Hunter Recipe: Fried Rabbit – EIN Presswire
Randy King is a revenue contributor at Idaho Fish & Game and lives in Nampa, Idaho. He is a trained chef, avid hunter and fisherman, author of the cookbook âChef in the Wildâ and has written articles on gastronomy in numerous national publications..
The 20 caliber looks huge next to my oldest son. The unique move is his now, a gift from Grandpa, and he’s trying to harvest his first bunny. Or hare. Or whatever. The goal is to have something that jumps, has big ears and eats well.
My son and I are not silent as we walk through the trashy mugwort. We are deliberately trying to scare the rabbits away, or at least to move. It is almost impossible to sneak up on rabbits; these ears are very attentive to locate predators. Unless you’re a ninja, the bunny will likely hear you approaching before you see it. The cool thing about rabbits, however, is that they usually only walk short distances when not being chased. That said, a running shot is common, and that’s why I prefer to hunt rabbits with a shotgun.
The boy finally managed to shoot a rabbit that had stopped under a large bush. There is always an emotional toll with any harvest – especially the first, but the proud glint in his eyes as he hoists his first rabbit lets me know he’s okay with hunting for his own food.
Butcher’s shop :
When I break a rabbit, I get four distinct cuts of meat. Two front legs, two back legs, two kidneys and bones for cattle. First, I disarticulate the hind legs by first pulling the kneecap out of the hind legs, then sliding my knife over the ball. The leg should come out cleanly with a cut. The front legs are also easy; they are not even attached with bone. I simply slip my blade into the rabbit’s armpit and make a quick cut. The leg should come off cleanly.
To remove the kidneys, I run my knife on either side of the spine from the base of the neck to the tail. The blade should stop on the ribs of the hare. Then, pull the meat away from the bone and slide the knife under the loin. It should stand out in a large section. Think of it as a very small back strap. The remaining bones and stomach flaps make excellent broths and flavor the soup.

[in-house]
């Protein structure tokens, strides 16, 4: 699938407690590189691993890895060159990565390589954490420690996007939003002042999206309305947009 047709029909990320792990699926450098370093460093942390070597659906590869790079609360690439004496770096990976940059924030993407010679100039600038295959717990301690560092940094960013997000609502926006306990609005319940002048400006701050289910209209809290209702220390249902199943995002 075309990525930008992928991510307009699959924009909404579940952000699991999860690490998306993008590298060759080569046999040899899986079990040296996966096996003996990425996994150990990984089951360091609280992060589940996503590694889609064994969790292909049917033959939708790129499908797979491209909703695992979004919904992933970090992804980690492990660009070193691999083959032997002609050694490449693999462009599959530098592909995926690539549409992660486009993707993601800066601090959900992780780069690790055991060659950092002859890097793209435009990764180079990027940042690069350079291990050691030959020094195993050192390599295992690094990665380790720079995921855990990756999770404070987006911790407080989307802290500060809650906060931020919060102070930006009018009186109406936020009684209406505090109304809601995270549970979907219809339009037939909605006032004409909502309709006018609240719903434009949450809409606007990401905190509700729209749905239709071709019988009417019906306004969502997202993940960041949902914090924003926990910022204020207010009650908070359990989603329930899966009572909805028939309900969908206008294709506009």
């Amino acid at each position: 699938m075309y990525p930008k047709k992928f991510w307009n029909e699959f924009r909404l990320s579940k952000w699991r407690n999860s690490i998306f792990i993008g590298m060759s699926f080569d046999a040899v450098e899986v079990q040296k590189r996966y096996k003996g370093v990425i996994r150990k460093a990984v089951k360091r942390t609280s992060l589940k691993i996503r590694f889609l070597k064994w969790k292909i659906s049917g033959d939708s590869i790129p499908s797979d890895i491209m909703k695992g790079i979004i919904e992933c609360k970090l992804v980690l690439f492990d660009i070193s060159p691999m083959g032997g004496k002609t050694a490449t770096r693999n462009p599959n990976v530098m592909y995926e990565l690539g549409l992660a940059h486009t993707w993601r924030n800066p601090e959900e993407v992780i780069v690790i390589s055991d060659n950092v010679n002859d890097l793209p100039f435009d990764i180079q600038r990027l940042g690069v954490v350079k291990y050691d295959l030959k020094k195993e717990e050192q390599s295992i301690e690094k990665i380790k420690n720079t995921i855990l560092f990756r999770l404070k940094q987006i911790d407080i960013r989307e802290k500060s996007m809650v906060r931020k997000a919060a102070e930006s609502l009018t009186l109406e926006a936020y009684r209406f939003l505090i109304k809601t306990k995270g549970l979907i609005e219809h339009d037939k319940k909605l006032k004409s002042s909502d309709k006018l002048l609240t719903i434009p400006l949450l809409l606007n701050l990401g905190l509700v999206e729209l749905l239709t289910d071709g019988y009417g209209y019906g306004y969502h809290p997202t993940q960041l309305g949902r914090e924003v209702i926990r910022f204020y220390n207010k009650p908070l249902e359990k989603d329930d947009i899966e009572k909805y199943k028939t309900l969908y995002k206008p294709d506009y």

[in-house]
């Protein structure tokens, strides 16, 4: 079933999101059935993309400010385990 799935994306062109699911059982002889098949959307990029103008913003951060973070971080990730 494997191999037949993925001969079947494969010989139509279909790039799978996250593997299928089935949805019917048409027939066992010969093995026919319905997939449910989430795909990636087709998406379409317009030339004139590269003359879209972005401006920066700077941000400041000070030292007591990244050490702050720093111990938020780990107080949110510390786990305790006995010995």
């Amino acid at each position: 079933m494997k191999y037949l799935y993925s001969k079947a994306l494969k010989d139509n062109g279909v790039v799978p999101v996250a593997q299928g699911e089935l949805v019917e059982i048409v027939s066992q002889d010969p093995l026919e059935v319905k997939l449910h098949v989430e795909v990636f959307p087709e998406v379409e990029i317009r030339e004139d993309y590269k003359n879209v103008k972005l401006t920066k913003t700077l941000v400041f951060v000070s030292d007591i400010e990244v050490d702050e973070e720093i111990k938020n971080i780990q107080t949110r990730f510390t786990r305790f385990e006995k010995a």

On a rabbit, I will fry all the separate pieces like chicken. The meat is white and tender. They all take different cooking times. Fry the thicker hind legs longer than the kidneys or front legs!
- Chicken Fried Rabbit
- Â½ cup of milk
- Â½ cup ranch dressing
- Â½ cup of flour
- Â½ cup of cornstarch
- 1 cup fine crushed cracker crumbs
- 1 tablespoon Ms. Dash Original seasoning
- 1 tablespoon of paprika
- 1 tablespoon of cumin
- Black pepper
- Â½ cup canola oil
- 1 lime, juice and zest
- Ziploc 2 Gallon Freezer Bags
In a bag pour the milk and the ranch, mix well. In the other bag, add the flour, cornstarch, cracker crumbs, Ms. Dash, paprika, salt, pepper and cumin. Mix well.
Rinse the rabbit sections under the tap and shake off excess water. Add them to the cracker and seasoning mixture. Remove to a dry plate. Then add them to the ranch dressing mixture.
Remove to a dry plate, then add to the cracker crumb mixture, making sure to press some of the dry coating onto the flesh. Once coated, remove the rabbit sections completely. The coating will last up to three hours. So breading them in advance is ok.
In a medium sautÃ© pan, add about Â¼ inch of oil. Heat the pan for five minutes over medium-low heat. Add a section of the coated rabbit, if the pan does not sizzle considerably, remove the section and increase the heat a little.
Brown the rabbit sections, about 3 to 5 minutes, then turn them over. Most pans will have lost a considerable amount of heat by now, so I make sure to turn the heat up to medium when I turn the sections over. This will allow for even browning.
When it is golden on both sides, lower the heat to minimum and pour in the rest of the oil. Take the larger piece of rabbit and cut it in the center to check doneness. Continue cooking if the meat is pink. The internal temperature should reach 150+ degrees to ensure that all foodborne illnesses are destroyed.
Just before serving the rabbit, sprinkle with lime zest, then squeeze the lemon on top of the rabbit. This will give the fried rabbit a little extra boost.